Fired NYC teacher says Mayor Adams ‘one size fits all’ vaccine mandate ‘not good for the country’

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(Video: Fox News)

A New York City teacher fired over the city’s vaccine mandate spoke out about the mayor’s “one size fits all” approach that removes choice, declaring it not “good for the country.”

Cassey McFadden has over 25 years of experience as a math teacher and came out of retirement to help the strained NYC public school system during the pandemic’s teacher shortage. She was fired Friday when Mayor Eric Adams’ (D) vaccine mandate went into effect.

“The responsibility is clear. We said it, if you’re hired and you get this job you have to be vaccinated. If you are not following the rules, you are making that decision,” Adams said to the press on Friday, foisting the blame for the nearly 4,000 city employees facing termination on “their choice.”

But McFadden sat down with “Fox & Friends First” to tell host Carley Shimkus that those now losing their jobs weren’t given a real option. “My message is, in terms of the vaccine, one size doesn’t fit all,” she stated before pointing out that, “some people do have side effects to this.”

She urged that the mayor “bring back the option of weekly COVID testing for all,” calling that plan a way to unify the city and “bring in more revenue.”

After suggesting how reasonable that solution sounded, Shimkus asked McFadden why she believed that wasn’t the option.

“To be honest with you,” McFadden began, “I think the city of New York is not moving in a very wise direction and they’re treading on really some deep waters because it deals with people’s civil liberties.”

McFadden likened the plight of those opposed to “jab or job” policies instituted by Adams to advocates of “my body, my choice” before pointing out that even the vaccinated can test positive for COVID.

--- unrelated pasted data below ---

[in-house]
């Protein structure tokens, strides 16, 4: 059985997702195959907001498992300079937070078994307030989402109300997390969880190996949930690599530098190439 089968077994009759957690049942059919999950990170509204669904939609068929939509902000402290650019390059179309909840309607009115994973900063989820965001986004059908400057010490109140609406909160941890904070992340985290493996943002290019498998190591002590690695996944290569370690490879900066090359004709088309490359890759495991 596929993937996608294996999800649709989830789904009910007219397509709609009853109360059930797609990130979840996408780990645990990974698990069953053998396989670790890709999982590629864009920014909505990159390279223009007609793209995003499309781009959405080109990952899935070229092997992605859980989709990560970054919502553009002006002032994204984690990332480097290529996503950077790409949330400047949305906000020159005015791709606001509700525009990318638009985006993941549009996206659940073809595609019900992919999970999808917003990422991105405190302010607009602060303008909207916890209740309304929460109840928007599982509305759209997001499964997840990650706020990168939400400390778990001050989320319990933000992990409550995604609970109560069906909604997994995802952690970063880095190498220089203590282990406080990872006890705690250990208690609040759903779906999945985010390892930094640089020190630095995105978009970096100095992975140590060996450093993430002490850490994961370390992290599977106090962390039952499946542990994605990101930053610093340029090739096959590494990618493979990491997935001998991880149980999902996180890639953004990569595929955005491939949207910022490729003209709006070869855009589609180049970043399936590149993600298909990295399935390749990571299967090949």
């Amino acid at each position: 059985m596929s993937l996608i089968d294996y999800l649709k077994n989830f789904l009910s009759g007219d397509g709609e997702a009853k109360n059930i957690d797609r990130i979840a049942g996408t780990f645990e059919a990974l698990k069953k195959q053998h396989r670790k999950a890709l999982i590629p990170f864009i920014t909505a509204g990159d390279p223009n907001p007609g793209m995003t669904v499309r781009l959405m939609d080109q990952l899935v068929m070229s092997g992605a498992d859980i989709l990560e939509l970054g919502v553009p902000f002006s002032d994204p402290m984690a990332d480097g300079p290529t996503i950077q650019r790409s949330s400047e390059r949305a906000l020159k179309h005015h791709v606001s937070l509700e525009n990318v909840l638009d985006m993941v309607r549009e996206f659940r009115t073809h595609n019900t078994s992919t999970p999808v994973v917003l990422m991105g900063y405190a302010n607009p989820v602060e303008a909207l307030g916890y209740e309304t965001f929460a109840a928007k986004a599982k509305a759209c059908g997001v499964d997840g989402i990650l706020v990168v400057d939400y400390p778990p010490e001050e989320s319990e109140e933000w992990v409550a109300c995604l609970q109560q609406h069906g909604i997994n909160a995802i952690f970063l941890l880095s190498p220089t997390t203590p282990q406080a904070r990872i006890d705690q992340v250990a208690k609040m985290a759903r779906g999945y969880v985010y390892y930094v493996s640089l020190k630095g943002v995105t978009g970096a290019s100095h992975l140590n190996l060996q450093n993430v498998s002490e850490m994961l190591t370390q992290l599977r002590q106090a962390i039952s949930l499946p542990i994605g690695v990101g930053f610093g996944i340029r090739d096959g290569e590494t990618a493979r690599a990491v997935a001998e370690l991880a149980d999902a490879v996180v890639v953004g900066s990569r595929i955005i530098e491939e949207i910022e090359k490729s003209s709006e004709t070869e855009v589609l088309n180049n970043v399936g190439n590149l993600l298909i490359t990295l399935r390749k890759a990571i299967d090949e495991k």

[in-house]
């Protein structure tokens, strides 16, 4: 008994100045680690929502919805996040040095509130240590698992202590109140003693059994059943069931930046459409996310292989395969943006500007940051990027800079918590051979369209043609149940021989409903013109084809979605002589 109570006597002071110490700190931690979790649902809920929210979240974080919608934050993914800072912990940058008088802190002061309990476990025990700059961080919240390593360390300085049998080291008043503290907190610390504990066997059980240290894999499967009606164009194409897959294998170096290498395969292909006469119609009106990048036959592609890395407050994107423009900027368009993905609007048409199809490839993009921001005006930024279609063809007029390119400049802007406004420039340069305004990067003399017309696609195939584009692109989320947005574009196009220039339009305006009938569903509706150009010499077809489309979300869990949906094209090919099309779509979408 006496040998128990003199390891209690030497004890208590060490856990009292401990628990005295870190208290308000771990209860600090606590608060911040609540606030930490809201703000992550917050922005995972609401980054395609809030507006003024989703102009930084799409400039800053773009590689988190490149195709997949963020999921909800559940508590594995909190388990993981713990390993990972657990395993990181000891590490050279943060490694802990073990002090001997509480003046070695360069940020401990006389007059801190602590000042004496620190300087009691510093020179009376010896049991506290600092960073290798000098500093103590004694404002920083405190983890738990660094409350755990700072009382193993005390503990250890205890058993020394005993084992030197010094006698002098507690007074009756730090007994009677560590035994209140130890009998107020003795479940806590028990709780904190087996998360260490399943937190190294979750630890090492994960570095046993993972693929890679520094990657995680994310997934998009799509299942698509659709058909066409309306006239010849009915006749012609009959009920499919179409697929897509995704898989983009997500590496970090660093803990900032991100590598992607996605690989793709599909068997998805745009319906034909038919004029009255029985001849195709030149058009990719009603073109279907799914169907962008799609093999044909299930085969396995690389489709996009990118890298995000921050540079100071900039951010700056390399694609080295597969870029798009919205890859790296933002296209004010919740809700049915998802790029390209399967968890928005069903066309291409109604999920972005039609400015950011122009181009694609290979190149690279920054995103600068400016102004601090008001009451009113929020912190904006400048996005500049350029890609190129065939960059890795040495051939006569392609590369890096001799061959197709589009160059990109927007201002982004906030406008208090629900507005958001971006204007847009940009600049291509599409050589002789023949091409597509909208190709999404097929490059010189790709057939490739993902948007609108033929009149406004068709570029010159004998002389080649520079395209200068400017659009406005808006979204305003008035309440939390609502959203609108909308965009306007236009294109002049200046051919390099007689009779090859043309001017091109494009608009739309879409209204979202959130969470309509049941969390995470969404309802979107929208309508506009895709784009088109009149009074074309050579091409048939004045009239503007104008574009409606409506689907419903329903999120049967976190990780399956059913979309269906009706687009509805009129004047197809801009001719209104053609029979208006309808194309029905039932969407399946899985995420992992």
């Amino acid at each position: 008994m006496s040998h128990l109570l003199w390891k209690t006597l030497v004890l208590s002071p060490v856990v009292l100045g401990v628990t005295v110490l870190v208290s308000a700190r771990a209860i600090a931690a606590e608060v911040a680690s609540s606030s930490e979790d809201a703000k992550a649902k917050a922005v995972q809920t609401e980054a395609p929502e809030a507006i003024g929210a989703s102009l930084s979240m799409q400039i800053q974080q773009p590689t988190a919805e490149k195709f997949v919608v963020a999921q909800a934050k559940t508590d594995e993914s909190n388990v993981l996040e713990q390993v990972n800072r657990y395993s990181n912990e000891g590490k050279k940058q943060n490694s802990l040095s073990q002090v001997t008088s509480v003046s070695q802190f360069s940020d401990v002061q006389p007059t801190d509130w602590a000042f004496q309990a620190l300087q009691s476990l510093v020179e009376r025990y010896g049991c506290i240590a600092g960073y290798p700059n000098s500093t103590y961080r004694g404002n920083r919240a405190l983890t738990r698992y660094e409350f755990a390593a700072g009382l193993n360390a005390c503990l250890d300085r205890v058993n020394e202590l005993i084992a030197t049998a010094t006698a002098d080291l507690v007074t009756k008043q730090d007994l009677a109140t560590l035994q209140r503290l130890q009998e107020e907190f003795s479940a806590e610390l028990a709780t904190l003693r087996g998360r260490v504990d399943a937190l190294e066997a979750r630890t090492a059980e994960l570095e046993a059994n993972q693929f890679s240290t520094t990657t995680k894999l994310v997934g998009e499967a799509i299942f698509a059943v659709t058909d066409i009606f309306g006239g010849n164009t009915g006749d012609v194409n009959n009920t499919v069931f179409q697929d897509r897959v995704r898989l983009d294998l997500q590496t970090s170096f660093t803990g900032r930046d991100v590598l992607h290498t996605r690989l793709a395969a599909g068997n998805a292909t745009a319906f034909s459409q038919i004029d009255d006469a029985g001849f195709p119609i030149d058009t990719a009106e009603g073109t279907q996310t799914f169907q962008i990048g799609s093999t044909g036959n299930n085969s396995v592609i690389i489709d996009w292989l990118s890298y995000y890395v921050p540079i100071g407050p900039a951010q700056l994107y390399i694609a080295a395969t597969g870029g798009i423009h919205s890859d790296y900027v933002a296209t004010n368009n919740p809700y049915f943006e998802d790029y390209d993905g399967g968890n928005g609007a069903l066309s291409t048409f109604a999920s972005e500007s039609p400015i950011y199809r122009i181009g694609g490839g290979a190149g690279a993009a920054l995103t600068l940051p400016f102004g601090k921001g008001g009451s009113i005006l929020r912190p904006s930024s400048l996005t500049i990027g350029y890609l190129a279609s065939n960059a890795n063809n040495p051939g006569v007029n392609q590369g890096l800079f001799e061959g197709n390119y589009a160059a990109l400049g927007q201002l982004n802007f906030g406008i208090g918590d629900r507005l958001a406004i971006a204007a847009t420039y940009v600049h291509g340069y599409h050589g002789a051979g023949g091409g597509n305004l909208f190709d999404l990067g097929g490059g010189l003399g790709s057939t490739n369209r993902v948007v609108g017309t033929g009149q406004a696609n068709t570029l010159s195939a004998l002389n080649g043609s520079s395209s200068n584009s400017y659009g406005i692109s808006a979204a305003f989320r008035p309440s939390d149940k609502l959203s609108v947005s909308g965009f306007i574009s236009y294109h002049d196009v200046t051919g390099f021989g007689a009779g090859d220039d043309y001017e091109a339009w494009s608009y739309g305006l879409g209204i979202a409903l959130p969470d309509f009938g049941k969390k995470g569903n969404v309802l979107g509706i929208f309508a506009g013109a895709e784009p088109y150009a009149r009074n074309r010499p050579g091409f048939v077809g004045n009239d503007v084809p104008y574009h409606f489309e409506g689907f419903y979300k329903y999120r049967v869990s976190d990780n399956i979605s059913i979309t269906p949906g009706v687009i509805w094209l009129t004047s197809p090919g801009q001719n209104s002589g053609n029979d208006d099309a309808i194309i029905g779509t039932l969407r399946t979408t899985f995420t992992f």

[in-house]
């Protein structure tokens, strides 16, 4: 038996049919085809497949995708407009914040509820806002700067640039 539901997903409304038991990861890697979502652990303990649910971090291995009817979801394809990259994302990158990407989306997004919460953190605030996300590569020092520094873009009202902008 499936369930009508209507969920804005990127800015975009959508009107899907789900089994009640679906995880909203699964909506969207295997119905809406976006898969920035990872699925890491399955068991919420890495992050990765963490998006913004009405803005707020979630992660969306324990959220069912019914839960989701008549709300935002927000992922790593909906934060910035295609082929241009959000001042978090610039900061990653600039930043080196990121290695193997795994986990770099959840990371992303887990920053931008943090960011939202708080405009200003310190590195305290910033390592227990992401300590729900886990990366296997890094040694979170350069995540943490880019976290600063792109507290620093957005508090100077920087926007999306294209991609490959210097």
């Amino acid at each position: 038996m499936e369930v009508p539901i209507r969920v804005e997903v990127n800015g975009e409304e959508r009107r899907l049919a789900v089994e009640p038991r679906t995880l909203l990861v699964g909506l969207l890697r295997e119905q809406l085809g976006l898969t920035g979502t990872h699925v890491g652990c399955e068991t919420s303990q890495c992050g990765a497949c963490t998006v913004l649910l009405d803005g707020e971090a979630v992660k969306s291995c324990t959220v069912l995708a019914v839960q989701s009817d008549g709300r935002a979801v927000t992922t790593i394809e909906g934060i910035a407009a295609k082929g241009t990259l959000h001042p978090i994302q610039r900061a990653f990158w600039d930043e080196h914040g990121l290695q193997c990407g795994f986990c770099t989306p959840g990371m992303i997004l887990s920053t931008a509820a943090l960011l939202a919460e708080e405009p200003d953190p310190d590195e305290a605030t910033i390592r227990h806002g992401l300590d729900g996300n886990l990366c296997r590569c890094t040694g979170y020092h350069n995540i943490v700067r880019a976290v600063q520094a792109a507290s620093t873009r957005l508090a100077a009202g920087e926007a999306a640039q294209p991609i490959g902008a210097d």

The conversation shifted to movements like the Freedom Convoy in Canada and how everyday workers are feeling bullied and have grown tired of their voices not being heard.  Shimkus asked, “Does that message resonate with you?”

“Yes. Most definitely,” McFadden emphatically agreed. “It’s a decree. It’s not even a law,” and they went about it, “in a very mean-spirited manner.”

Taking away the options is why “the people are rising up,” McFadden said before lamenting, “but it’s not going to be good for the country.”

She continued to advocate for policies that would unite people instead of divisive mandates.  “Many areas are asking for 72-hour COVID tests and this way we are all being accommodated but most importantly, the safety of the city is ensured and we all come back together as a unified city.”

McFadden continued to question the wisdom of the policy citing her years of experience as something that can’t be readily replaced.

Others supported McFadden’s sentiments and criticized the leadership of Adams.

The news of McFadden’s firing comes following a failed effort by NYC teachers seeking an emergency appeal to the Supreme Court regarding religious exemptions.


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